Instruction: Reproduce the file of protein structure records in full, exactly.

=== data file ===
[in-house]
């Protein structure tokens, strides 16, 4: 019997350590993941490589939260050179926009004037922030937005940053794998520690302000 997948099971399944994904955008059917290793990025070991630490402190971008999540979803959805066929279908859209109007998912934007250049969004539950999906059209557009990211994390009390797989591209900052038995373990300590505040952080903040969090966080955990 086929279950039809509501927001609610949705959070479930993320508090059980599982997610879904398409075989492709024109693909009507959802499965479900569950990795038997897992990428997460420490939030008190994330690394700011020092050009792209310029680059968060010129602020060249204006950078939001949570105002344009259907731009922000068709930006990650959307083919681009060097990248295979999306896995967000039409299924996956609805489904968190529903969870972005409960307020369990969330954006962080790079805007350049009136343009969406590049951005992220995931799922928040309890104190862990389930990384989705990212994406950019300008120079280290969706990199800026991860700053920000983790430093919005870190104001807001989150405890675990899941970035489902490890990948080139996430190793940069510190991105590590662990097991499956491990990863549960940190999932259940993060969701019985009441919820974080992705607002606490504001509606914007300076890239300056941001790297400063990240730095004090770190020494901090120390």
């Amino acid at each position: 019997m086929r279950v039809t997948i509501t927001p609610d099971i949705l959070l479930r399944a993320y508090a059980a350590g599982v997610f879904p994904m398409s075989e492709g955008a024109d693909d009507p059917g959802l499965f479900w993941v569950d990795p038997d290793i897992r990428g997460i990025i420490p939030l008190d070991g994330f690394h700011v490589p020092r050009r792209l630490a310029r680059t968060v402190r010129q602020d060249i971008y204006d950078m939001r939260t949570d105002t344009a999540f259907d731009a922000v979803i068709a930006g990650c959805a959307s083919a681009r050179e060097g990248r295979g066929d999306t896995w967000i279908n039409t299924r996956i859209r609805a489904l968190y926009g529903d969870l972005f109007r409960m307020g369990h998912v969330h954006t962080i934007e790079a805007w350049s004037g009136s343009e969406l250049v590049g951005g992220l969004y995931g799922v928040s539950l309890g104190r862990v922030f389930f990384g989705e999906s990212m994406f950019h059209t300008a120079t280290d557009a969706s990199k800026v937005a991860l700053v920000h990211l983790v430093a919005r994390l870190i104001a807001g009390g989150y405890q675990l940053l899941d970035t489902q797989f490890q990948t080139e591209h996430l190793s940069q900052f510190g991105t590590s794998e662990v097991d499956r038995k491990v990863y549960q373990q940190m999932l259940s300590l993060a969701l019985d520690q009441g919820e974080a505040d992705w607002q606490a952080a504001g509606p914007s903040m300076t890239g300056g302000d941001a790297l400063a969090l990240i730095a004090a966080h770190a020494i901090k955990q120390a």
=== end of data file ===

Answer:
[in-house]
């Protein structure tokens, strides 16, 4: 019997350590993941490589939260050179926009004037922030937005940053794998520690302000 997948099971399944994904955008059917290793990025070991630490402190971008999540979803959805066929279908859209109007998912934007250049969004539950999906059209557009990211994390009390797989591209900052038995373990300590505040952080903040969090966080955990 086929279950039809509501927001609610949705959070479930993320508090059980599982997610879904398409075989492709024109693909009507959802499965479900569950990795038997897992990428997460420490939030008190994330690394700011020092050009792209310029680059968060010129602020060249204006950078939001949570105002344009259907731009922000068709930006990650959307083919681009060097990248295979999306896995967000039409299924996956609805489904968190529903969870972005409960307020369990969330954006962080790079805007350049009136343009969406590049951005992220995931799922928040309890104190862990389930990384989705990212994406950019300008120079280290969706990199800026991860700053920000983790430093919005870190104001807001989150405890675990899941970035489902490890990948080139996430190793940069510190991105590590662990097991499956491990990863549960940190999932259940993060969701019985009441919820974080992705607002606490504001509606914007300076890239300056941001790297400063990240730095004090770190020494901090120390």
């Amino acid at each position: 019997m086929r279950v039809t997948i509501t927001p609610d099971i949705l959070l479930r399944a993320y508090a059980a350590g599982v997610f879904p994904m398409s075989e492709g955008a024109d693909d009507p059917g959802l499965f479900w993941v569950d990795p038997d290793i897992r990428g997460i990025i420490p939030l008190d070991g994330f690394h700011v490589p020092r050009r792209l630490a310029r680059t968060v402190r010129q602020d060249i971008y204006d950078m939001r939260t949570d105002t344009a999540f259907d731009a922000v979803i068709a930006g990650c959805a959307s083919a681009r050179e060097g990248r295979g066929d999306t896995w967000i279908n039409t299924r996956i859209r609805a489904l968190y926009g529903d969870l972005f109007r409960m307020g369990h998912v969330h954006t962080i934007e790079a805007w350049s004037g009136s343009e969406l250049v590049g951005g992220l969004y995931g799922v928040s539950l309890g104190r862990v922030f389930f990384g989705e999906s990212m994406f950019h059209t300008a120079t280290d557009a969706s990199k800026v937005a991860l700053v920000h990211l983790v430093a919005r994390l870190i104001a807001g009390g989150y405890q675990l940053l899941d970035t489902q797989f490890q990948t080139e591209h996430l190793s940069q900052f510190g991105t590590s794998e662990v097991d499956r038995k491990v990863y549960q373990q940190m999932l259940s300590l993060a969701l019985d520690q009441g919820e974080a505040d992705w607002q606490a952080a504001g509606p914007s903040m300076t890239g300056g302000d941001a790297l400063a969090l990240i730095a004090a966080h770190a020494i901090k955990q120390a």